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I think there are two different issues here: 1) are the main gears of a game system a good basis for most of the inhabitants, places, events, etc. of a setting you have in mind; and 2) is there a way for you to describe special features of that setting (either literary or from your imagination) in a way that adds to rather than destroys the core game system? I feel like TFT is one of several very good systems for describing the common inhabitants of middle earth and their interactions, and that the apparent exceptions can be addressed in relatively trivial ways. For example:

Elves: they are special because they are old and highly experienced. So, make them old and highly experienced. If you start with a standard TFT elf template and then add 10-20,000 XP you will pretty much always end up with a character having 40 stat points (say, ST 12, DX 18, IQ 10) and 20-30 points worth of talents and spells. In a world inhabited by 30 point humanoids with 8-10 points in talents, that is a very special being. Yet vulnerable to the dangers of battle and adventure (as they should be). There is nothing wrong with Elves in TFT.

Beorn: He's not a bear; he's an enormous werebear, meaning he is invulnerable to non-silver weapons, heals 1 point of damage per turn, and I'd say he plausibly has a ST of 40-60. This means he is basically invincible to mundane foes. Surround him with allies on a battle field, and he becomes unstoppable, even playing RAW. Fighting all day, at a very conservative murder rate of 1 goblin per minute, he would single handedly account for a legion of foes. There is nothing wrong with Beorn in TFT.

The Witch King: Start with a powerful magician king, transform him in a specialized kind of Wight, and pile on 10-20,000 XP worth of talents, spells and ST for whatever passes as his 'staff' (perhaps his ring?). The only thing needed is a sort of limiting enchantment or curse that provides the vulnerability that will spell his doom. That is easy: just make it up, like you would any other spell, item or magical force you wanted to have exist in your campaign. There is nothing wrong with the Witch King in TFT that can't be solved with a pretty simple declaration by the GM of a unique magical effect.
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Old 08-26-2019, 01:16 PM   #26
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Default Re: Middle Earth Characters

One defining characteristic of Middle Earth is that it is deadly. One orc can kill pretty much anybody, just like in TFT. Just because Beorn's slaying of Bolg's bodyguard demoralizes the rest of the orcs, it does not mean that he could singlehandedly take on an army. He surprised the army's leaders and killed them, which heartened their foes who seized upon the moment to press a successful attack. In TFT terms, one can imagine Beorn probably attacking from behind, killing a few of the bodyguards before anyone even notices and maybe rolling double or triple damage on his first swipe at Bolg. Seeing such terrible carnage come out of nowhere, the orcs panic.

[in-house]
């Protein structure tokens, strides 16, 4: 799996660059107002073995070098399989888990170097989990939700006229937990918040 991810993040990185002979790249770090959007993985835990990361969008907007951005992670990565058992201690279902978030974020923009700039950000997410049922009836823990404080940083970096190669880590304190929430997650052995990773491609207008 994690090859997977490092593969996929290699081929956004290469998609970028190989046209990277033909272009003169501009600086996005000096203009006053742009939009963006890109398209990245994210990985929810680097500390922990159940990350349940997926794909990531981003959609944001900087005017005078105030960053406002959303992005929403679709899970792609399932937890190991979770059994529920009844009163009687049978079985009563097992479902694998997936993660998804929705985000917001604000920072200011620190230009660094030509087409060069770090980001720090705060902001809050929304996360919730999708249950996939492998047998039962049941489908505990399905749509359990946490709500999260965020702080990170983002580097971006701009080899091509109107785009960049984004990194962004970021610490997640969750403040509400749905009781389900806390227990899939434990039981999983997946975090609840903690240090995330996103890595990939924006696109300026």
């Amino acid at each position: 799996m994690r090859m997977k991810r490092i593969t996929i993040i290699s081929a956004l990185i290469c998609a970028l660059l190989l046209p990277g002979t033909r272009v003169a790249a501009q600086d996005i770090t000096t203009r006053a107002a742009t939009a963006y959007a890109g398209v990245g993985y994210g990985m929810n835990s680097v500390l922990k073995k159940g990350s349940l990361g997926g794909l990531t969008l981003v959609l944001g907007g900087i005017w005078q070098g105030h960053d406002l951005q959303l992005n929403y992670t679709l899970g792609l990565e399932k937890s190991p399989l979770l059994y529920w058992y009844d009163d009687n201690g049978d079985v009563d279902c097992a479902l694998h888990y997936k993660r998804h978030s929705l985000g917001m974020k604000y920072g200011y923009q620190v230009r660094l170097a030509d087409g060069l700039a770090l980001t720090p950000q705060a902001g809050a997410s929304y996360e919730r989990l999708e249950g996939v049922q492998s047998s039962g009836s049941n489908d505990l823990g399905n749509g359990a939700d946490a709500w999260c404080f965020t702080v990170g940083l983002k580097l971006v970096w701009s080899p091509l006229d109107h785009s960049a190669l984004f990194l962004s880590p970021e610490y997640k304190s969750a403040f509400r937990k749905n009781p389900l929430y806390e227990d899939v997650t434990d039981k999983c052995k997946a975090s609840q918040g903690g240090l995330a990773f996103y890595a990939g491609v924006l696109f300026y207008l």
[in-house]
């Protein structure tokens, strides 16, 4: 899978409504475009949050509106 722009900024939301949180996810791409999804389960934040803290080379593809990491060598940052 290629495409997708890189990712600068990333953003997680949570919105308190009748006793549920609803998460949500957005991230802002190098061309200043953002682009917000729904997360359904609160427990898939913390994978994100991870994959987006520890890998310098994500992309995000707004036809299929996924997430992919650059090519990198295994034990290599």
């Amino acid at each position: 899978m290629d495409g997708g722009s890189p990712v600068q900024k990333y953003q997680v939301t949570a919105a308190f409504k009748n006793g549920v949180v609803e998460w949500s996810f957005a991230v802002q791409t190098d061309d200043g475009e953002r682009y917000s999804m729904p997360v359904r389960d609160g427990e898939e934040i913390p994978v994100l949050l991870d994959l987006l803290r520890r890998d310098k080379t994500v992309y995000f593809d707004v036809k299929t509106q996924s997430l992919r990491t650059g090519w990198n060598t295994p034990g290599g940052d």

If Beorn could destroy whole armies, there would have been little need for the White Council to attack the Necromancer (Sauron) in force. Beorn would, in effect, be more powerful than Galadriel, Elrond, Gandalf, and Saruman--hardly an orthodox interpretation of the story.

I heartily disagree that the heroes of Middle Earth are like demigods (save for Gandalf who sort of is). The whole point is that they were ordinary people who had to step up to lay their lives on the line; they had to live out their mighty dooms. Galadriel and Elrond wer powerful partly due to their age and experience, but also their possession of the rings. And, Galadriel had basked in the light of Valinor before coming to Middle Earth. But Aragon and Faramir were just men--certainly not 32 point characters in TFT terms, but absolutely bound by the limits of their mortal frames.

One could certainly stat up Beorn with ST 100 DX 15 and a high IQ, if that is your vision of him. I would stick closer to stats for a big bear.
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Old 08-26-2019, 02:46 PM   #27
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Exactly. Isildur cut the one ring off of Sauron's hand (he's a god who walks among us!), and was then killed by an arrow shot by some orc (he's a chump!). The system you want for a game set in a world where all this is possible is one where people might have special powers or items, but everyone is at some sort of quantifiable risk from everyone.
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Old 08-26-2019, 03:23 PM   #28
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Originally Posted by Shostak View Post
One defining characteristic of Middle Earth is that it is deadly. One orc can kill pretty much anybody, just like in TFT. Just because Beorn's slaying of Bolg's bodyguard demoralizes the rest of the orcs, it does not mean that he could singlehandedly take on an army.
But he fights through two armies (Orcs and wolves) to get to Bolg & co. And those two armies vastly outnumber those of the Men, Dwarves and Elves. Beorn isn't fighting alongside the three armies; he attacks the Orc and wolf armies when they're facing the other way. Or, to put it another way, he charges single-handedly (pawedly?!) into the rear of two enemy armies - and he does it twice.